There is no German diktat for Athens. There is a debate.
Holding up a copy of mass daily Bild’s “Nein!” page, Axel Schäfer of the SPD says:
We do not support campaigns against other countries.
CSU general secretary Andreas Scheuer calls on Greece “to deliver” (reforms).
The German parliamentary debate continues. Solidarity (in Europe) is today’s watchword.
A quick recap from today’s debate on Greece’s aid package, now we’ve heard from all the main German political parties:
We’re not talking about new billions for Greece, we’re not talking about any changes to this programme – rather it’s about providing or granting extra time to successfully end this programme.
Schneider: At some point we will have to debate about a new programme for Greece but this is not a matter for today, just the extension
This conflict is about the interests of a few super-rich people versus ordinary people in Greeks.
Brinkhaus also criticises the Greek government for inconsistency:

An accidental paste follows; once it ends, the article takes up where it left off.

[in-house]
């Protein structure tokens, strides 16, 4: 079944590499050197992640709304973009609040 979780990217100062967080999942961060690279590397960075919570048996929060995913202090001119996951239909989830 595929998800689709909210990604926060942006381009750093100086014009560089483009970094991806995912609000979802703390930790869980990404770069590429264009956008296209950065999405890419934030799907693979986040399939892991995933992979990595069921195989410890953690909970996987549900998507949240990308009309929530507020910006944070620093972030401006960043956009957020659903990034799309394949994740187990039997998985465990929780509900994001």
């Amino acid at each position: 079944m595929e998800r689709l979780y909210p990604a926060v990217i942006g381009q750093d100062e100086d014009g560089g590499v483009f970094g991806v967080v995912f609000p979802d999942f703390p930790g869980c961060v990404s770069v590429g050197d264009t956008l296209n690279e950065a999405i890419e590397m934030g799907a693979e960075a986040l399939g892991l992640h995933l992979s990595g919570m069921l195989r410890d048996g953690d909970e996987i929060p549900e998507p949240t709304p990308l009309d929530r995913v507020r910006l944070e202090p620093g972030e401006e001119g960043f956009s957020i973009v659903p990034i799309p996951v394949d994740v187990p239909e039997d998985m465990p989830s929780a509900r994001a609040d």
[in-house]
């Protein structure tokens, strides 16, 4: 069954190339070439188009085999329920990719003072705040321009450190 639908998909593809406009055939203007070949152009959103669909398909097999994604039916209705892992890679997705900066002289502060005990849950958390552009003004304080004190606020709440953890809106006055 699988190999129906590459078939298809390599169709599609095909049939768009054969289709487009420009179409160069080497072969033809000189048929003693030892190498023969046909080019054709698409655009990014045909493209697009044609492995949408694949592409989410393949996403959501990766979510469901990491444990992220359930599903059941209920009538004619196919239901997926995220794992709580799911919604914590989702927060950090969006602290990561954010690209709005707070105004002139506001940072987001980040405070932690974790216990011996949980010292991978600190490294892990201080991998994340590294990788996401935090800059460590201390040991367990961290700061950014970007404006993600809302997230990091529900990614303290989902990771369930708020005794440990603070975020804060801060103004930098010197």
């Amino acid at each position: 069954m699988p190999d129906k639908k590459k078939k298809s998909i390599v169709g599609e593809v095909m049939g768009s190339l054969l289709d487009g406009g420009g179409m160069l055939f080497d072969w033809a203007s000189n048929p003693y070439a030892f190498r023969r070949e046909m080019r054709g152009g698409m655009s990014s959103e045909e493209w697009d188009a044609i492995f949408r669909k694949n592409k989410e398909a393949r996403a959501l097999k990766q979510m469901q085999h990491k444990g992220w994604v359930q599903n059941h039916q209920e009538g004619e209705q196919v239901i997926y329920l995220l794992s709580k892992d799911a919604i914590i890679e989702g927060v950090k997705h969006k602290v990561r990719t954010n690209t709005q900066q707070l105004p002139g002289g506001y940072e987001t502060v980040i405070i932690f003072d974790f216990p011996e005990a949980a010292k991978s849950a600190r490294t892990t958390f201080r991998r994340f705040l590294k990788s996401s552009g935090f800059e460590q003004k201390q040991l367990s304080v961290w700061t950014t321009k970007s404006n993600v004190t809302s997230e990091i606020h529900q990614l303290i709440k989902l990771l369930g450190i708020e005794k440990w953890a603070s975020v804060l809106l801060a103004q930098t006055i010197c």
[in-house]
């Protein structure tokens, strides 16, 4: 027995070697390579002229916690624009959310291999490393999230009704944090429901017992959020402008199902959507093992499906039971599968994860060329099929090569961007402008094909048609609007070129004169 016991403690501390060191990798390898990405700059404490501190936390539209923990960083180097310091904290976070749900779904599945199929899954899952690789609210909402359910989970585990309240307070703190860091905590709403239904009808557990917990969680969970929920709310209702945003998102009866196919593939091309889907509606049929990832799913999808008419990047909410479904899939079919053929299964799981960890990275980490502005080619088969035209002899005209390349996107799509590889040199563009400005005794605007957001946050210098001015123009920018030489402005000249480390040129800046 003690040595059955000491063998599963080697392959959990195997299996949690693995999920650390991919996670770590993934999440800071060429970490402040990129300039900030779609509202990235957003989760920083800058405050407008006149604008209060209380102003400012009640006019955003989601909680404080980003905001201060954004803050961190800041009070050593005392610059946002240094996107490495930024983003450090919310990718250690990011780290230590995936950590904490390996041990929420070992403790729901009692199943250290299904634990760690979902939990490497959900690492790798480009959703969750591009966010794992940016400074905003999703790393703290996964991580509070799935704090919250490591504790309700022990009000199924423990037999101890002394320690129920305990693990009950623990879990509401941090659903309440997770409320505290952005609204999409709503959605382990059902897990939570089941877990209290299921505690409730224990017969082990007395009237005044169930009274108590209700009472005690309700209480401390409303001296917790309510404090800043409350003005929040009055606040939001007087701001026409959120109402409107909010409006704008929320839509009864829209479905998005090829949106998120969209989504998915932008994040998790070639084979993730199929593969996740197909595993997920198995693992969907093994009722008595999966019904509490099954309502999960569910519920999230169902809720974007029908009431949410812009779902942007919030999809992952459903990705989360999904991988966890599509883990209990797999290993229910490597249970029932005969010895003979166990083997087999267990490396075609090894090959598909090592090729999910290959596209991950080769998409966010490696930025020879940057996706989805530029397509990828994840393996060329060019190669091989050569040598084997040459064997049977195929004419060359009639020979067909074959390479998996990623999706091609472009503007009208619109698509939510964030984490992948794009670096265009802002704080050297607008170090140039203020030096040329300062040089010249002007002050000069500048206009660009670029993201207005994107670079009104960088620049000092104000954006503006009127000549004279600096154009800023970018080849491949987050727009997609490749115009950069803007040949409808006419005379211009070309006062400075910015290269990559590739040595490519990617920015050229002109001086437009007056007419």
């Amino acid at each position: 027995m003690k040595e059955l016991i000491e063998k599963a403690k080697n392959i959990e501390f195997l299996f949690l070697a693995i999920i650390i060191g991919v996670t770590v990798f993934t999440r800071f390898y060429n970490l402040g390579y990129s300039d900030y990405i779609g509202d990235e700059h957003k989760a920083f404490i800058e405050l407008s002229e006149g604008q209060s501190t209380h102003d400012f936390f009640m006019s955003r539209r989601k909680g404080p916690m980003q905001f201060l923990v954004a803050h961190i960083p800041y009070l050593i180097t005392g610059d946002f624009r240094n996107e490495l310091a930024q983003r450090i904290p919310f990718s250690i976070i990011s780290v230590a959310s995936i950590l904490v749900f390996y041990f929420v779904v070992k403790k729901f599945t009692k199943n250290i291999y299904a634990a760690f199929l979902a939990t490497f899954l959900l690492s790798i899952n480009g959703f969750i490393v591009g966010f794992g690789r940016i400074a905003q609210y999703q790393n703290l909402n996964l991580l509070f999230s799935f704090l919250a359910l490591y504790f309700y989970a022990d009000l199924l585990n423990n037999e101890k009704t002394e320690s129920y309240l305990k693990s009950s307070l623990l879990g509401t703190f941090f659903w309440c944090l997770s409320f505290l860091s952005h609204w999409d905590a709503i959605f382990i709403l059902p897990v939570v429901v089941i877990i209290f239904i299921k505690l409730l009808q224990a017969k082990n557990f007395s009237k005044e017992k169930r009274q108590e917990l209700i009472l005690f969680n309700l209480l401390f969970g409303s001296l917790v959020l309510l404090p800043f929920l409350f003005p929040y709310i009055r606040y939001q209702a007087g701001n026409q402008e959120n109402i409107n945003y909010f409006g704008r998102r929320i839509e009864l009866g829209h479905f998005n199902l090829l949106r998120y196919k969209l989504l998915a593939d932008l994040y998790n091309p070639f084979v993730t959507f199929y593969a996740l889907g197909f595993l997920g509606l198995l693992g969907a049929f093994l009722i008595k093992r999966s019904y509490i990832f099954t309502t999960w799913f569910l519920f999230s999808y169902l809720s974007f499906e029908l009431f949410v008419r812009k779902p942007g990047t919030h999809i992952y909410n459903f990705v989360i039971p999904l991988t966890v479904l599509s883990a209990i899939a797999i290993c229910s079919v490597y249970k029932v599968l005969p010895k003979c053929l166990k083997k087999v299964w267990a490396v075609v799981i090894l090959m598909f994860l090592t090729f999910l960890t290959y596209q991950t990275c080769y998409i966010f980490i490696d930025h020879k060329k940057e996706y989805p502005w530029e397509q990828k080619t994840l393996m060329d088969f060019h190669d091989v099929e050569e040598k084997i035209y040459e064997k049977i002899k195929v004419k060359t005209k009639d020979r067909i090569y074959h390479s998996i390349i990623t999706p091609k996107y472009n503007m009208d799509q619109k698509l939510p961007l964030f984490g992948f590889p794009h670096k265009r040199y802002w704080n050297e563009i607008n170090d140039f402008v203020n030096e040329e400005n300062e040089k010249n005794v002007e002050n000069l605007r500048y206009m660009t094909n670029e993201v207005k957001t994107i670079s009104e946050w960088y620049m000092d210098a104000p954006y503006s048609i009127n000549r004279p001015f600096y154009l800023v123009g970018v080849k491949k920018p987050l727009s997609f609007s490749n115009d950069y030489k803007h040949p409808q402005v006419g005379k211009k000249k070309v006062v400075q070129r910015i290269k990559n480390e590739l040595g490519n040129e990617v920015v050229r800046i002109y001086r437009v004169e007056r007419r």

Brinkhaus: Not acceptable to sign something in Brussels and then go back to Athens and pretend something completely different has happened
“It’s really bad if someone leaves the [euro] project,” he concludes.
Brinkhaus says five countries received bailouts during the financial crisis, and regards four out of those five a success. Portugal said yesterday it would pay back its loans early.
This shows that it’s worth saying yes sometimes. And even with Greece things didn’t go too badly until December.
Angela Merkel is also in the chamber, sat alongside economy minister Sigmar Gabriel. He’s next to foreign minister Frank-Walter Steinmeier:
Ralph Brinkhaus of the ruling CDU/CSU (conservatives) is next. He stresses that Greece’s problems were not caused by the troika but date back longer, and that Europe has been very generous in its help.